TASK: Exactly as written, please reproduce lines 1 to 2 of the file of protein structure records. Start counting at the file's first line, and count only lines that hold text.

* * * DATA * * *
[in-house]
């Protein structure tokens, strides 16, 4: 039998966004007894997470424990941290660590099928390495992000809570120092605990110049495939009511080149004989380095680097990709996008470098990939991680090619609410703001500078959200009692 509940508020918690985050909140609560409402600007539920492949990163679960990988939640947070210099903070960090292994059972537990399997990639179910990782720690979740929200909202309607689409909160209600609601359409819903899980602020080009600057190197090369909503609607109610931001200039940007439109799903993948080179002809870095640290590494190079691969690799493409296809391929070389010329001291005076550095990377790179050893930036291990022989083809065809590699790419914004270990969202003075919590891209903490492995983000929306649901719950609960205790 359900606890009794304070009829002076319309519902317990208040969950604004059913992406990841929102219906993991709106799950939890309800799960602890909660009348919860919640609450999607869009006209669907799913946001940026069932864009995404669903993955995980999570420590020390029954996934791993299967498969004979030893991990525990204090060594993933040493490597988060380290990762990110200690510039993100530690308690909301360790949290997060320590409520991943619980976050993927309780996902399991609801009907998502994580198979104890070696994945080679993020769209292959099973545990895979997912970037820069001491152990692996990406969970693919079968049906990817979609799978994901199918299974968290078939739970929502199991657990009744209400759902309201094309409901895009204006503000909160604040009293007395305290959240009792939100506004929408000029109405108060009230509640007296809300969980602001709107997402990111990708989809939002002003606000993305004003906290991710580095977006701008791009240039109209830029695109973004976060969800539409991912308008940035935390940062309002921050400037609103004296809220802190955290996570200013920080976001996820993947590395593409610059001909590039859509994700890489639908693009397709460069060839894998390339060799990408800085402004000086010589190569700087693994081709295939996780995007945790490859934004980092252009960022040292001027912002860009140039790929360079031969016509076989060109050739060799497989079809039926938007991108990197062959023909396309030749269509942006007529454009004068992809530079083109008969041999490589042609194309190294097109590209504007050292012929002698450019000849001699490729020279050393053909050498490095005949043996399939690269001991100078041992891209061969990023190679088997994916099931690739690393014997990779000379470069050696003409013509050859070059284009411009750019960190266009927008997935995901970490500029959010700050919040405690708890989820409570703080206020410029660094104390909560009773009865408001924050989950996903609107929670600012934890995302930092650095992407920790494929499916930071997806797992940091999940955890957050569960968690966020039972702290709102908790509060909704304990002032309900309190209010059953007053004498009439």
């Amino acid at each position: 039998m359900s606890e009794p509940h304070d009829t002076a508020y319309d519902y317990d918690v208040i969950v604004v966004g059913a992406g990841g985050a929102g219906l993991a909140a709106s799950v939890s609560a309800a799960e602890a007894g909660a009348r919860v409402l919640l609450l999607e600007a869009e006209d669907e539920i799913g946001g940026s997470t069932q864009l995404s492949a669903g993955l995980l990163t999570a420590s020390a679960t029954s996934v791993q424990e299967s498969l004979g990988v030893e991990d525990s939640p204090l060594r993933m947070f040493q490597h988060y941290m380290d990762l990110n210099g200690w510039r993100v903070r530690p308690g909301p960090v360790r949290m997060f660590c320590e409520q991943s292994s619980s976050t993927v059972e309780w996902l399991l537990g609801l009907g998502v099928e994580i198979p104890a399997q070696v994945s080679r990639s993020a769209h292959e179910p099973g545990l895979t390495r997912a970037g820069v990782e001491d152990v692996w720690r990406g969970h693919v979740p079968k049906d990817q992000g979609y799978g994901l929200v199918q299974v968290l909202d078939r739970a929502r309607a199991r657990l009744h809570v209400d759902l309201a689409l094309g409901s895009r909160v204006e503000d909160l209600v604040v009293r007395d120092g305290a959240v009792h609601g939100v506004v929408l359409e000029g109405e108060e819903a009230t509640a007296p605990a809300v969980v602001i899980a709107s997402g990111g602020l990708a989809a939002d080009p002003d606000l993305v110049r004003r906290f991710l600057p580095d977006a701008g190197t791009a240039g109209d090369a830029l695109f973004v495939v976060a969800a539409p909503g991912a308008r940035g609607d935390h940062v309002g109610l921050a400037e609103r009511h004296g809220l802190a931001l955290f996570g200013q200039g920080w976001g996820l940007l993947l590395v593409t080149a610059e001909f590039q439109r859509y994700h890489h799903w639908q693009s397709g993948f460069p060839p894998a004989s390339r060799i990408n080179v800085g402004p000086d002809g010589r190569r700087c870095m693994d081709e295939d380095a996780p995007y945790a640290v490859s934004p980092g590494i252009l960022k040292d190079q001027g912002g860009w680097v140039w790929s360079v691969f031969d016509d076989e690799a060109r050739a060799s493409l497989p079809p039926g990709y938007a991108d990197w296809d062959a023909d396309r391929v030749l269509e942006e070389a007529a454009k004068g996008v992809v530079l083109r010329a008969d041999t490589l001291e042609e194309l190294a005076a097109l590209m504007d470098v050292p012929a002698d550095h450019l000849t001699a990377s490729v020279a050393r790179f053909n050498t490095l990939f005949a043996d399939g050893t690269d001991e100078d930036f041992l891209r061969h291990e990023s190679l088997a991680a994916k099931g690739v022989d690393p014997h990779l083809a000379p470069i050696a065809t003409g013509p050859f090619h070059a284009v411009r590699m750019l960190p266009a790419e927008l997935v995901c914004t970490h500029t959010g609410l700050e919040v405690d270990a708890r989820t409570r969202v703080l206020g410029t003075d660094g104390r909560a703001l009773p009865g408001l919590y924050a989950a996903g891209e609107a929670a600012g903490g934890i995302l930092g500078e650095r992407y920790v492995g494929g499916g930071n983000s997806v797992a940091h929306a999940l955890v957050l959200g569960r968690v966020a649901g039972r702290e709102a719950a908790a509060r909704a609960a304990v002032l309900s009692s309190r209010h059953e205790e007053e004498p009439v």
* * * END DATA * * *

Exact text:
[in-house]
């Protein structure tokens, strides 16, 4: 039998966004007894997470424990941290660590099928390495992000809570120092605990110049495939009511080149004989380095680097990709996008470098990939991680090619609410703001500078959200009692 509940508020918690985050909140609560409402600007539920492949990163679960990988939640947070210099903070960090292994059972537990399997990639179910990782720690979740929200909202309607689409909160209600609601359409819903899980602020080009600057190197090369909503609607109610931001200039940007439109799903993948080179002809870095640290590494190079691969690799493409296809391929070389010329001291005076550095990377790179050893930036291990022989083809065809590699790419914004270990969202003075919590891209903490492995983000929306649901719950609960205790 359900606890009794304070009829002076319309519902317990208040969950604004059913992406990841929102219906993991709106799950939890309800799960602890909660009348919860919640609450999607869009006209669907799913946001940026069932864009995404669903993955995980999570420590020390029954996934791993299967498969004979030893991990525990204090060594993933040493490597988060380290990762990110200690510039993100530690308690909301360790949290997060320590409520991943619980976050993927309780996902399991609801009907998502994580198979104890070696994945080679993020769209292959099973545990895979997912970037820069001491152990692996990406969970693919079968049906990817979609799978994901199918299974968290078939739970929502199991657990009744209400759902309201094309409901895009204006503000909160604040009293007395305290959240009792939100506004929408000029109405108060009230509640007296809300969980602001709107997402990111990708989809939002002003606000993305004003906290991710580095977006701008791009240039109209830029695109973004976060969800539409991912308008940035935390940062309002921050400037609103004296809220802190955290996570200013920080976001996820993947590395593409610059001909590039859509994700890489639908693009397709460069060839894998390339060799990408800085402004000086010589190569700087693994081709295939996780995007945790490859934004980092252009960022040292001027912002860009140039790929360079031969016509076989060109050739060799497989079809039926938007991108990197062959023909396309030749269509942006007529454009004068992809530079083109008969041999490589042609194309190294097109590209504007050292012929002698450019000849001699490729020279050393053909050498490095005949043996399939690269001991100078041992891209061969990023190679088997994916099931690739690393014997990779000379470069050696003409013509050859070059284009411009750019960190266009927008997935995901970490500029959010700050919040405690708890989820409570703080206020410029660094104390909560009773009865408001924050989950996903609107929670600012934890995302930092650095992407920790494929499916930071997806797992940091999940955890957050569960968690966020039972702290709102908790509060909704304990002032309900309190209010059953007053004498009439």